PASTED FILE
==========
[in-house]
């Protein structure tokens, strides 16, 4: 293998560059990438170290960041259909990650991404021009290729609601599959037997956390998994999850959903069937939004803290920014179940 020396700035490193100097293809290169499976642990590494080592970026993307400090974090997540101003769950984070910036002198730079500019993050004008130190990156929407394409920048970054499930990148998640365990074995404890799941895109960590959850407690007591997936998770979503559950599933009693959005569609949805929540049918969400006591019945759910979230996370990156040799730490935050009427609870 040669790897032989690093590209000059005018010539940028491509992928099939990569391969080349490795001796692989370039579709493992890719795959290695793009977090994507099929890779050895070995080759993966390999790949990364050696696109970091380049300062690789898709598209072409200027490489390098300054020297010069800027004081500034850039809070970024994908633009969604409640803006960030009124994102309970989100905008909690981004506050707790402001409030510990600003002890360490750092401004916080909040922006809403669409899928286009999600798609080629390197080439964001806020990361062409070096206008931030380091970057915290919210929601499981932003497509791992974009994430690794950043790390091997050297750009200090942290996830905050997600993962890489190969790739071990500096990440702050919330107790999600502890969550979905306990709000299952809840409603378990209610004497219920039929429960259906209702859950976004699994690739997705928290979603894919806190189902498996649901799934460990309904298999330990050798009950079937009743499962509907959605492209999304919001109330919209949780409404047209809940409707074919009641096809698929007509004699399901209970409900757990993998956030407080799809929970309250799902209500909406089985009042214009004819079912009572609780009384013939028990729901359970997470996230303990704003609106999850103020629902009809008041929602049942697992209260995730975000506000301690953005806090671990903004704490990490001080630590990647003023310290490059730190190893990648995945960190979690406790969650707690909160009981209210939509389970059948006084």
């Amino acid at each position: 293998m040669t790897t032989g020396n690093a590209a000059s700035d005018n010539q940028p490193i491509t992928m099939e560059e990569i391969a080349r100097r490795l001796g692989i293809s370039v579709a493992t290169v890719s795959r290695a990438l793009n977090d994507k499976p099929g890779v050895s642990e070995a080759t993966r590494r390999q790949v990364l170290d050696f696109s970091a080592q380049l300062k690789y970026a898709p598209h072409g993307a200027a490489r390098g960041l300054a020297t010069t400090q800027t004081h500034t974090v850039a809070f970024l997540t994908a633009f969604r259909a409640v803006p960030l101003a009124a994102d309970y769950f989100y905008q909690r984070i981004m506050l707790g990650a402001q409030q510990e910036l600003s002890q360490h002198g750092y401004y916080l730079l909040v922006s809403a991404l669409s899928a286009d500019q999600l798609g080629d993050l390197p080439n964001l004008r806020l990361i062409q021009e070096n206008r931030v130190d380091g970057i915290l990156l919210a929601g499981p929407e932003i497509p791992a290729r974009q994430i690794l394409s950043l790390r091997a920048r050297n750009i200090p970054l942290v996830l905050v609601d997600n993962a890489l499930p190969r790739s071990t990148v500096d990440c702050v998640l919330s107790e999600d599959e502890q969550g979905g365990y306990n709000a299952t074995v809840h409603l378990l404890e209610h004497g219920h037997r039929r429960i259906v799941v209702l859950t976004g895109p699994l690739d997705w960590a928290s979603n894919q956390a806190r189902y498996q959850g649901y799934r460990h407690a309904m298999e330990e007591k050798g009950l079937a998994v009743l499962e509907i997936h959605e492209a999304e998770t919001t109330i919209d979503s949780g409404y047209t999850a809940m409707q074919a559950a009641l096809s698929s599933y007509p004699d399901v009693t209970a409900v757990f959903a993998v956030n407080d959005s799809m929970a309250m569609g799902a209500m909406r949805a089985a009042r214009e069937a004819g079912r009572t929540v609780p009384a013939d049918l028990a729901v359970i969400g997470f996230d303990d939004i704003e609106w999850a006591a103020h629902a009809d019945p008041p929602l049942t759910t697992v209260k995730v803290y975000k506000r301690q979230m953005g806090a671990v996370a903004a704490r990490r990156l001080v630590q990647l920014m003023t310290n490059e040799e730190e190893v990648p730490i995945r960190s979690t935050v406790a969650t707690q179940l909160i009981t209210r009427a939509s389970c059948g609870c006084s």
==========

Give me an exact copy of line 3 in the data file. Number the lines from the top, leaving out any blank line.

């Amino acid at each position: 293998m040669t790897t032989g020396n690093a590209a000059s700035d005018n010539q940028p490193i491509t992928m099939e560059e990569i391969a080349r100097r490795l001796g692989i293809s370039v579709a493992t290169v890719s795959r290695a990438l793009n977090d994507k499976p099929g890779v050895s642990e070995a080759t993966r590494r390999q790949v990364l170290d050696f696109s970091a080592q380049l300062k690789y970026a898709p598209h072409g993307a200027a490489r390098g960041l300054a020297t010069t400090q800027t004081h500034t974090v850039a809070f970024l997540t994908a633009f969604r259909a409640v803006p960030l101003a009124a994102d309970y769950f989100y905008q909690r984070i981004m506050l707790g990650a402001q409030q510990e910036l600003s002890q360490h002198g750092y401004y916080l730079l909040v922006s809403a991404l669409s899928a286009d500019q999600l798609g080629d993050l390197p080439n964001l004008r806020l990361i062409q021009e070096n206008r931030v130190d380091g970057i915290l990156l919210a929601g499981p929407e932003i497509p791992a290729r974009q994430i690794l394409s950043l790390r091997a920048r050297n750009i200090p970054l942290v996830l905050v609601d997600n993962a890489l499930p190969r790739s071990t990148v500096d990440c702050v998640l919330s107790e999600d599959e502890q969550g979905g365990y306990n709000a299952t074995v809840h409603l378990l404890e209610h004497g219920h037997r039929r429960i259906v799941v209702l859950t976004g895109p699994l690739d997705w960590a928290s979603n894919q956390a806190r189902y498996q959850g649901y799934r460990h407690a309904m298999e330990e007591k050798g009950l079937a998994v009743l499962e509907i997936h959605e492209a999304e998770t919001t109330i919209d979503s949780g409404y047209t999850a809940m409707q074919a559950a009641l096809s698929s599933y007509p004699d399901v009693t209970a409900v757990f959903a993998v956030n407080d959005s799809m929970a309250m569609g799902a209500m909406r949805a089985a009042r214009e069937a004819g079912r009572t929540v609780p009384a013939d049918l028990a729901v359970i969400g997470f996230d303990d939004i704003e609106w999850a006591a103020h629902a009809d019945p008041p929602l049942t759910t697992v209260k995730v803290y975000k506000r301690q979230m953005g806090a671990v996370a903004a704490r990490r990156l001080v630590q990647l920014m003023t310290n490059e040799e730190e190893v990648p730490i995945r960190s979690t935050v406790a969650t707690q179940l909160i009981t209210r009427a939509s389970c059948g609870c006084s």